Additionally, laboratory observations that result in complex, multipart reports (e.g., results from genetic testing) can be defined in the console but due to space and other issues a free-text entry would be limited to an abstracted version of the report. While this last issue may not arise if the utility is not pushed beyond its design limits (a console-like view for organizing succinct data) the fact that idiosyncratic abstractions of complex reports could be displayed in results view and chart view is disturbing.

Proposed Next Steps
In light of the foregoing comments it would be helpful to delineate and adopt industry guidelines for entry and presentation of laboratory observations in the EMR. The following is suggested as a classification scheme and guideline to begin a dialog among medical informatics professionals in Pathology and Medicine and with purveyors of EMR products.

The full integrity of laboratory observations should be maintained in the electronic medical record (EMR) through the inclusion of date of collection, units of measure, appropriate reference ranges and identification of the reporting laboratory with each observation. Laboratory observations should be classified and presented in a class appropriate context to provide an indication of the relative reliability of the observations (classification defined below).

Primary Source Data: Laboratory observations transmitted via interface or provided on paper that originate in the performing laboratory and are readily traceable to the source lab, i.e., transmitted via lab-specific interface, a copy of a formatted report in the style of the reporting laboratory that contains key patient identifiers, test description, date and time of observation, units of measure, appropriate reference ranges, an interpretation where appropriate and information defining the limitations and specificity of the test methodology.

Secondary Source Data: Transcribed information taken from a primary source document, correspondence or other documents containing laboratory observations that is not the original or a copy of the original laboratory report prepared and distributed by the reporting laboratory.

Tertiary Source Data: Verbally transmitted data regarding a laboratory observation(s) provide by the patient, patient family member or other individuals with such knowledge during a formal or informal conversation, e.g., elicitation of Medical History.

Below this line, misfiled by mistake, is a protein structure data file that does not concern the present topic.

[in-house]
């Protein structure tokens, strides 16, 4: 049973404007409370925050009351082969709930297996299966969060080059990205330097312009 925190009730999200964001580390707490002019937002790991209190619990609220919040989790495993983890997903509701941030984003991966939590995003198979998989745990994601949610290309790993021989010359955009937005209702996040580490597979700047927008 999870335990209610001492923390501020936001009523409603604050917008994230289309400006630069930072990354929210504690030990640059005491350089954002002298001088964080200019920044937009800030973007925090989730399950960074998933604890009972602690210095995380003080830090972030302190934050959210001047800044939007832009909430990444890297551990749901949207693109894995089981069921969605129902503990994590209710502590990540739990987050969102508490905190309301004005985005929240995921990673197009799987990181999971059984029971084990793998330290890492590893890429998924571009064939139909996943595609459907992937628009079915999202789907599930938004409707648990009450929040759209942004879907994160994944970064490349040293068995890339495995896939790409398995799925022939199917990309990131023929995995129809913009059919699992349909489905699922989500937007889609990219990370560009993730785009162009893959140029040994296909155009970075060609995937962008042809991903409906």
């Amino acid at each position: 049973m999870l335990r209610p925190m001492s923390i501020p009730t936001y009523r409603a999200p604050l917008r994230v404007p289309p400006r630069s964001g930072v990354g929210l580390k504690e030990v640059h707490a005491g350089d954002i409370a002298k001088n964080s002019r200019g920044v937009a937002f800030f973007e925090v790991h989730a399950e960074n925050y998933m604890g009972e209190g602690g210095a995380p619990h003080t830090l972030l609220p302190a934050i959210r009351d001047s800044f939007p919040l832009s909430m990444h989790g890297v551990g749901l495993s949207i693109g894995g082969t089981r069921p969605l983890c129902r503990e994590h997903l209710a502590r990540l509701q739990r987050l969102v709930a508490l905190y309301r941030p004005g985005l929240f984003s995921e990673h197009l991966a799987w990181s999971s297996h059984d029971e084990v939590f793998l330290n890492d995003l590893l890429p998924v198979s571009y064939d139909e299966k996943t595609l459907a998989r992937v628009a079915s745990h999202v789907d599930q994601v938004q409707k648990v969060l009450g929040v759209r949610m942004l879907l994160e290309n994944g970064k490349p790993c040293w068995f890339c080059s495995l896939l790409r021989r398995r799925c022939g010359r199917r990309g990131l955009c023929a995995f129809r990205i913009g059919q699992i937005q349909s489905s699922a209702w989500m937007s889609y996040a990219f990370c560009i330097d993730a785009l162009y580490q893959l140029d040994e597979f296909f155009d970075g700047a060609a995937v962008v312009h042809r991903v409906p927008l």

Using this or another relevant classification system it should be feasible to by policy or design or both to specify an appropriate context for each class of laboratory observation.

Is this author’s opinion that laboratory observations presented in a chart view and results view context (spread-sheet like view) should be restricted to the presentation of information from a Primary Source. Restricting these contexts to Primary Source Data helps maintain a consistent level of data integrity for the physician consulting the EMR.

Notes transcribed by the physician or other authorized clinical staff, or other formats for organizing and recording data, e.g., console-like forms may contain Primary, Secondary or Tertiary Source data describing prior laboratory observations as long as the data is restricted to display in the original electronic context and only that context. In general the manual entry of laboratory observations should always include sufficient contextual information and relevant metadata to allow appropriate interpretation of the observation by a provider viewing the record. An exception to a strict application of the classification and proposed policy might be possible if manually entered laboratory observations with appropriate metadata were displayed in other electronics contexts if these entries were sufficiently differentiated from Primary Source data.

Hopefully these observations and suggested guidelines and classifications will stimulate a dialog and will ultimately result in the establishment of industry practices or even standards that will help maintain the integrity of medical information managed by an EMR.